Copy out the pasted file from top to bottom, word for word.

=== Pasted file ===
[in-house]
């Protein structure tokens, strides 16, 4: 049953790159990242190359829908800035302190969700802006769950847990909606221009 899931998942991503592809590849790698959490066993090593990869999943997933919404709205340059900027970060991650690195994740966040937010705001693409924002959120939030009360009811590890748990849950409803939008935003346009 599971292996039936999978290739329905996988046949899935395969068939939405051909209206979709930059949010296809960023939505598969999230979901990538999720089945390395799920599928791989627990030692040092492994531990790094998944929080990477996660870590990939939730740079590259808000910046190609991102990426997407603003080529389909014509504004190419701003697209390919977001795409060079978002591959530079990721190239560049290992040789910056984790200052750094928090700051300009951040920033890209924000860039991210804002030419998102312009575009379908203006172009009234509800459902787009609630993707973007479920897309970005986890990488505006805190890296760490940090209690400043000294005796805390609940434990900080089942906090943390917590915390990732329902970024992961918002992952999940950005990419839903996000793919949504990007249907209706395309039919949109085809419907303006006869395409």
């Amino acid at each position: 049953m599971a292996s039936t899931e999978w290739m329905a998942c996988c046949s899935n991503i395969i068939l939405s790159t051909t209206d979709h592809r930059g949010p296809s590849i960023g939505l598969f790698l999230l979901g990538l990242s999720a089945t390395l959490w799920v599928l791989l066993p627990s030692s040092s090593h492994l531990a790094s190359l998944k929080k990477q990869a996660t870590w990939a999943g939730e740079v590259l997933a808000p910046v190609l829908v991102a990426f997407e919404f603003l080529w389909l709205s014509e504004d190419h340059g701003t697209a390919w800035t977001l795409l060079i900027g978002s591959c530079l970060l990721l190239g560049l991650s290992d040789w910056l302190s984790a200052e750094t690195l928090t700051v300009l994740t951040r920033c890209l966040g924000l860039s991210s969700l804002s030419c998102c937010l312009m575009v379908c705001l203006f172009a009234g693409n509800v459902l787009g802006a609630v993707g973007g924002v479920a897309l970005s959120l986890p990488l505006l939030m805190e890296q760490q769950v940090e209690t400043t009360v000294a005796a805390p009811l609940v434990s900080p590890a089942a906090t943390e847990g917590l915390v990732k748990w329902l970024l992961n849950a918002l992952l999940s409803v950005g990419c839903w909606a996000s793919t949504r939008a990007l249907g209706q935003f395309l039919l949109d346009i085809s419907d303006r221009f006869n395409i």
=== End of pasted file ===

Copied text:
[in-house]
């Protein structure tokens, strides 16, 4: 049953790159990242190359829908800035302190969700802006769950847990909606221009 899931998942991503592809590849790698959490066993090593990869999943997933919404709205340059900027970060991650690195994740966040937010705001693409924002959120939030009360009811590890748990849950409803939008935003346009 599971292996039936999978290739329905996988046949899935395969068939939405051909209206979709930059949010296809960023939505598969999230979901990538999720089945390395799920599928791989627990030692040092492994531990790094998944929080990477996660870590990939939730740079590259808000910046190609991102990426997407603003080529389909014509504004190419701003697209390919977001795409060079978002591959530079990721190239560049290992040789910056984790200052750094928090700051300009951040920033890209924000860039991210804002030419998102312009575009379908203006172009009234509800459902787009609630993707973007479920897309970005986890990488505006805190890296760490940090209690400043000294005796805390609940434990900080089942906090943390917590915390990732329902970024992961918002992952999940950005990419839903996000793919949504990007249907209706395309039919949109085809419907303006006869395409």
């Amino acid at each position: 049953m599971a292996s039936t899931e999978w290739m329905a998942c996988c046949s899935n991503i395969i068939l939405s790159t051909t209206d979709h592809r930059g949010p296809s590849i960023g939505l598969f790698l999230l979901g990538l990242s999720a089945t390395l959490w799920v599928l791989l066993p627990s030692s040092s090593h492994l531990a790094s190359l998944k929080k990477q990869a996660t870590w990939a999943g939730e740079v590259l997933a808000p910046v190609l829908v991102a990426f997407e919404f603003l080529w389909l709205s014509e504004d190419h340059g701003t697209a390919w800035t977001l795409l060079i900027g978002s591959c530079l970060l990721l190239g560049l991650s290992d040789w910056l302190s984790a200052e750094t690195l928090t700051v300009l994740t951040r920033c890209l966040g924000l860039s991210s969700l804002s030419c998102c937010l312009m575009v379908c705001l203006f172009a009234g693409n509800v459902l787009g802006a609630v993707g973007g924002v479920a897309l970005s959120l986890p990488l505006l939030m805190e890296q760490q769950v940090e209690t400043t009360v000294a005796a805390p009811l609940v434990s900080p590890a089942a906090t943390e847990g917590l915390v990732k748990w329902l970024l992961n849950a918002l992952l999940s409803v950005g990419c839903w909606a996000s793919t949504r939008a990007l249907g209706q935003f395309l039919l949109d346009i085809s419907d303006r221009f006869n395409i």